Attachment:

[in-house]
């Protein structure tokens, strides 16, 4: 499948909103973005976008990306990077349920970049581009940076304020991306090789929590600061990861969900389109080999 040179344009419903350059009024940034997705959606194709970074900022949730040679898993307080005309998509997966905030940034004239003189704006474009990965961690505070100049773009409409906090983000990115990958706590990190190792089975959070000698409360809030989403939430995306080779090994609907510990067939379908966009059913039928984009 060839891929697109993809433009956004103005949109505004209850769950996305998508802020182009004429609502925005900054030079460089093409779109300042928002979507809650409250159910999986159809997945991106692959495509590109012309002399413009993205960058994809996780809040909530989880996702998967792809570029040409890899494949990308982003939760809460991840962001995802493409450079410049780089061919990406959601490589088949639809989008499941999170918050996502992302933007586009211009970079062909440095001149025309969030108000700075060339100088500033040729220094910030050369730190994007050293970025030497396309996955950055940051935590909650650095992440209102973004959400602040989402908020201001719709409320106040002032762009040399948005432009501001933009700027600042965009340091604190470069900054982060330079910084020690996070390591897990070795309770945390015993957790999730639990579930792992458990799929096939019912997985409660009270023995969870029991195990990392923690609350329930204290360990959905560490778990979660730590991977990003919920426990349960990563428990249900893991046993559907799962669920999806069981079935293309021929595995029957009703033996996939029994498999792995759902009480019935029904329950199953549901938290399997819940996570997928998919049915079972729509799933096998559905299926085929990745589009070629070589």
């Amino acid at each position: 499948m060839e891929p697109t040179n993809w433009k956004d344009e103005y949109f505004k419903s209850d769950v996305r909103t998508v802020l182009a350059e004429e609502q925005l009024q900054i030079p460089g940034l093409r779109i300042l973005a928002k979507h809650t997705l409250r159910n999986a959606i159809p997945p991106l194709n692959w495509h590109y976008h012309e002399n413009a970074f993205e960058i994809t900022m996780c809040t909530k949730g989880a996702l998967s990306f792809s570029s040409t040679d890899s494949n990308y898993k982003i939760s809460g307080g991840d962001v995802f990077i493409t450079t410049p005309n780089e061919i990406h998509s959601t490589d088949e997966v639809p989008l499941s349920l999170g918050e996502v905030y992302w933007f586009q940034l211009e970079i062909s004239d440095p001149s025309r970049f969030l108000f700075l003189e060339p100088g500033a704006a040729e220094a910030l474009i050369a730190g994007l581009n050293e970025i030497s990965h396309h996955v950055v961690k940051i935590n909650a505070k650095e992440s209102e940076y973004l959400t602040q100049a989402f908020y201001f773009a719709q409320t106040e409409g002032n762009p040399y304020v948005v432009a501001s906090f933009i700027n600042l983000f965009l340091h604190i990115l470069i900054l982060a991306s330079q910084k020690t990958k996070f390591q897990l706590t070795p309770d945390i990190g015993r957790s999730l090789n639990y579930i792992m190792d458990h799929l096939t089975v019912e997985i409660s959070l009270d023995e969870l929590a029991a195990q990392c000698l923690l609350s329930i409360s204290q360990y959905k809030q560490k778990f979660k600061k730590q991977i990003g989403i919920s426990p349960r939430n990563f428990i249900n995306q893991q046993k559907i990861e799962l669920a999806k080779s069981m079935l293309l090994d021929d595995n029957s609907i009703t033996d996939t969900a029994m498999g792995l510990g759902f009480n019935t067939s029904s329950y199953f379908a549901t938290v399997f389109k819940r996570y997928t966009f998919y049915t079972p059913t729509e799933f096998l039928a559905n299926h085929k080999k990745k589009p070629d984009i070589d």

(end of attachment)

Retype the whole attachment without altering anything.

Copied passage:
[in-house]
């Protein structure tokens, strides 16, 4: 499948909103973005976008990306990077349920970049581009940076304020991306090789929590600061990861969900389109080999 040179344009419903350059009024940034997705959606194709970074900022949730040679898993307080005309998509997966905030940034004239003189704006474009990965961690505070100049773009409409906090983000990115990958706590990190190792089975959070000698409360809030989403939430995306080779090994609907510990067939379908966009059913039928984009 060839891929697109993809433009956004103005949109505004209850769950996305998508802020182009004429609502925005900054030079460089093409779109300042928002979507809650409250159910999986159809997945991106692959495509590109012309002399413009993205960058994809996780809040909530989880996702998967792809570029040409890899494949990308982003939760809460991840962001995802493409450079410049780089061919990406959601490589088949639809989008499941999170918050996502992302933007586009211009970079062909440095001149025309969030108000700075060339100088500033040729220094910030050369730190994007050293970025030497396309996955950055940051935590909650650095992440209102973004959400602040989402908020201001719709409320106040002032762009040399948005432009501001933009700027600042965009340091604190470069900054982060330079910084020690996070390591897990070795309770945390015993957790999730639990579930792992458990799929096939019912997985409660009270023995969870029991195990990392923690609350329930204290360990959905560490778990979660730590991977990003919920426990349960990563428990249900893991046993559907799962669920999806069981079935293309021929595995029957009703033996996939029994498999792995759902009480019935029904329950199953549901938290399997819940996570997928998919049915079972729509799933096998559905299926085929990745589009070629070589």
């Amino acid at each position: 499948m060839e891929p697109t040179n993809w433009k956004d344009e103005y949109f505004k419903s209850d769950v996305r909103t998508v802020l182009a350059e004429e609502q925005l009024q900054i030079p460089g940034l093409r779109i300042l973005a928002k979507h809650t997705l409250r159910n999986a959606i159809p997945p991106l194709n692959w495509h590109y976008h012309e002399n413009a970074f993205e960058i994809t900022m996780c809040t909530k949730g989880a996702l998967s990306f792809s570029s040409t040679d890899s494949n990308y898993k982003i939760s809460g307080g991840d962001v995802f990077i493409t450079t410049p005309n780089e061919i990406h998509s959601t490589d088949e997966v639809p989008l499941s349920l999170g918050e996502v905030y992302w933007f586009q940034l211009e970079i062909s004239d440095p001149s025309r970049f969030l108000f700075l003189e060339p100088g500033a704006a040729e220094a910030l474009i050369a730190g994007l581009n050293e970025i030497s990965h396309h996955v950055v961690k940051i935590n909650a505070k650095e992440s209102e940076y973004l959400t602040q100049a989402f908020y201001f773009a719709q409320t106040e409409g002032n762009p040399y304020v948005v432009a501001s906090f933009i700027n600042l983000f965009l340091h604190i990115l470069i900054l982060a991306s330079q910084k020690t990958k996070f390591q897990l706590t070795p309770d945390i990190g015993r957790s999730l090789n639990y579930i792992m190792d458990h799929l096939t089975v019912e997985i409660s959070l009270d023995e969870l929590a029991a195990q990392c000698l923690l609350s329930i409360s204290q360990y959905k809030q560490k778990f979660k600061k730590q991977i990003g989403i919920s426990p349960r939430n990563f428990i249900n995306q893991q046993k559907i990861e799962l669920a999806k080779s069981m079935l293309l090994d021929d595995n029957s609907i009703t033996d996939t969900a029994m498999g792995l510990g759902f009480n019935t067939s029904s329950y199953f379908a549901t938290v399997f389109k819940r996570y997928t966009f998919y049915t079972p059913t729509e799933f096998l039928a559905n299926h085929k080999k990745k589009p070629d984009i070589d």